“When I dare to be powerful–to use my strength in the service of my vision–then it becomes less and less important whether I am afraid.”
As I was writing about shifting the “what if” dialogue of birth to “positive” anticipation rather than fear, another spin on the relationship between pregnancy, birth, womanhood, and what ifs began to emerge for me. I thought about the what ifs that crawl out of our dark places and lodge in our hearts. The what ifs that snake around the edges of our consciousness in the early hours of the morning. The what ifs we try to push down, down, down and away. The what ifs that stalk us. The what ifs so very awful that we fear in giving voice to them, we might give life to them as well.
We may feel guilty, ashamed, negative, and apologetic about our deepest “what ifs.” We worry that if we speak of them, they might come true. We worry that in voicing them, we might make homebirth or midwifery or whatever look bad. We don’t want to add any fuel to the fire of terror that already dominates the “mainstream” birth climate. And, we don’t want to lose “crunchy points.” We want to be blissfully empowered, confident, and courageous. And, guess what? We are. Sometimes that courage comes from looking the “what ifs” right in the eye. Sometimes it comes from living through them. My most powerful gift from my pregnancy with my daughter, my pregnancy-after-loss baby, was to watch myself feel the fear and do it anyway. I was brave. And, it changed me to learn that.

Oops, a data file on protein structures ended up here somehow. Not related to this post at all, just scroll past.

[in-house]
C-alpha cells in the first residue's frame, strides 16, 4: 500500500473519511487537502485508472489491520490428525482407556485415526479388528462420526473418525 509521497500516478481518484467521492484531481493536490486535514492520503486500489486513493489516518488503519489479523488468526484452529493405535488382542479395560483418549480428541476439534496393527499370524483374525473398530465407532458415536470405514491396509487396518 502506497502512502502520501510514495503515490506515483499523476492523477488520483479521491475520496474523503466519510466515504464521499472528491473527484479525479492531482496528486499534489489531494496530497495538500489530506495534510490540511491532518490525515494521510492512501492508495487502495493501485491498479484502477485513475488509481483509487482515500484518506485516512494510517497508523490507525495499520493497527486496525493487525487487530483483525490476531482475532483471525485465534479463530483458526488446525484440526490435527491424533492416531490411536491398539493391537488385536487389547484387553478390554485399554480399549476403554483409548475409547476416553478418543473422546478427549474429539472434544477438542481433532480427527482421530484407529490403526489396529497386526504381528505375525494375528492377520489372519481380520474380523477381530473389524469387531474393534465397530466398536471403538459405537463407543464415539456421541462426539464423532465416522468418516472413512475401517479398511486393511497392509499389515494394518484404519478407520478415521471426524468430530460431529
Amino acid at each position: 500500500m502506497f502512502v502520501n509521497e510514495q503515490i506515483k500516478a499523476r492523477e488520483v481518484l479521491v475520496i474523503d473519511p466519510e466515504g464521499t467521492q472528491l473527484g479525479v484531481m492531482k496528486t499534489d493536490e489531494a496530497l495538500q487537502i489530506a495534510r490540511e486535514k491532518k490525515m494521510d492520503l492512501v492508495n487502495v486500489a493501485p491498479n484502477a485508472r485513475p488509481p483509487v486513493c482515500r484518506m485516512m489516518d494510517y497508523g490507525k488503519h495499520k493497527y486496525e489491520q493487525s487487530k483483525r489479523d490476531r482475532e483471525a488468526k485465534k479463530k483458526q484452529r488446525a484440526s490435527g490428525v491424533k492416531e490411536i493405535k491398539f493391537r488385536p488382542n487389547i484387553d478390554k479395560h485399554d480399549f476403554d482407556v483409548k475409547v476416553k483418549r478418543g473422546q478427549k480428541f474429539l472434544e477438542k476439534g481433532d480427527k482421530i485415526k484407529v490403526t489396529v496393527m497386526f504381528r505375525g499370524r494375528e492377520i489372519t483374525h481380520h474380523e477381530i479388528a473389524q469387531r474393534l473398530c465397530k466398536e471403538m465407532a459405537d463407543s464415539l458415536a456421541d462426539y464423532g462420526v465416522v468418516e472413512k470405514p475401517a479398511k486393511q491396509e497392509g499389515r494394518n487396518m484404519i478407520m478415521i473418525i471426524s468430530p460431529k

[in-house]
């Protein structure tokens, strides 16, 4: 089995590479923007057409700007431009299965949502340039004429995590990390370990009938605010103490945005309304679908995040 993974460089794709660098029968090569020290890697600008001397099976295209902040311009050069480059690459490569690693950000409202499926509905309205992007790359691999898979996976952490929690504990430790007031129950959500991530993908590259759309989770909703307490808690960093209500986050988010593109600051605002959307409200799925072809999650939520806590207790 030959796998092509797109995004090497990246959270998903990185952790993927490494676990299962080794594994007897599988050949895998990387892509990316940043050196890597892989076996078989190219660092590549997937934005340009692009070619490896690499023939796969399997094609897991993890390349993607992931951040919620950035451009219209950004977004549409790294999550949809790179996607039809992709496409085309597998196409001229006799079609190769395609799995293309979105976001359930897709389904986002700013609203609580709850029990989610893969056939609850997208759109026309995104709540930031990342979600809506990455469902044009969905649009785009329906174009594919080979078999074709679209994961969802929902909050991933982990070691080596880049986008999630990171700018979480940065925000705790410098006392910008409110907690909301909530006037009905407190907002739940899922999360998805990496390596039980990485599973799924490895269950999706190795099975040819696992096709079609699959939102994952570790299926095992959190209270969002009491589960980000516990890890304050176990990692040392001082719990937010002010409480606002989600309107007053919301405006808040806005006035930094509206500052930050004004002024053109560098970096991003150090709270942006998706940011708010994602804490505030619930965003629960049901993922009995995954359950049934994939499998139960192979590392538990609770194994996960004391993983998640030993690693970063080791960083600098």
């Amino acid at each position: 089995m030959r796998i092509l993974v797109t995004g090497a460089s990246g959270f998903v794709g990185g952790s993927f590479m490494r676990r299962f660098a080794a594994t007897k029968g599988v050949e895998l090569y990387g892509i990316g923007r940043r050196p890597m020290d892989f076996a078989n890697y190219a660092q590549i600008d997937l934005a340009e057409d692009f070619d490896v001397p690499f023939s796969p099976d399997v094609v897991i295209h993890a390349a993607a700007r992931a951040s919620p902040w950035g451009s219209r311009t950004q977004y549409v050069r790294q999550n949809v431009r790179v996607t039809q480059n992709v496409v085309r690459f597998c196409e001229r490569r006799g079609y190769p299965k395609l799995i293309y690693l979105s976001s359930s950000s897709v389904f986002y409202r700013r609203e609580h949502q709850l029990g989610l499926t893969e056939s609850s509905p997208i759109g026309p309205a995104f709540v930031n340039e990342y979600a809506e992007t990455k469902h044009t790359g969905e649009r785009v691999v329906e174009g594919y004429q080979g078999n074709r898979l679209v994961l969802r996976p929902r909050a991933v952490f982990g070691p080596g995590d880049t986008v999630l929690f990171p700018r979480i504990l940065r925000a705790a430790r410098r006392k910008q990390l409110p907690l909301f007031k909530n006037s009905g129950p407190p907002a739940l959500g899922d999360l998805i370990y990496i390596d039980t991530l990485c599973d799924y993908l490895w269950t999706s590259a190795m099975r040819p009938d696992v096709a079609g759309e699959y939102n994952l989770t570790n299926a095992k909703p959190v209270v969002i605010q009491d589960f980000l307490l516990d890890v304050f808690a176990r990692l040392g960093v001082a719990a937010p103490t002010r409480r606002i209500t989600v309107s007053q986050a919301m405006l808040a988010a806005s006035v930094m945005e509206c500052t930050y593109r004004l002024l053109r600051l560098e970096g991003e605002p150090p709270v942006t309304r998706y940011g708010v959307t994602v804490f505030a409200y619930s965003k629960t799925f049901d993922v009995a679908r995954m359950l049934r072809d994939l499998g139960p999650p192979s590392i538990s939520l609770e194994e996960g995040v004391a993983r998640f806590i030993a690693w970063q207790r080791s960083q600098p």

What if we can learn more from our shadows than we ever thought possible? There is power in thinking what if I can’t do this and then discovering that you CAN.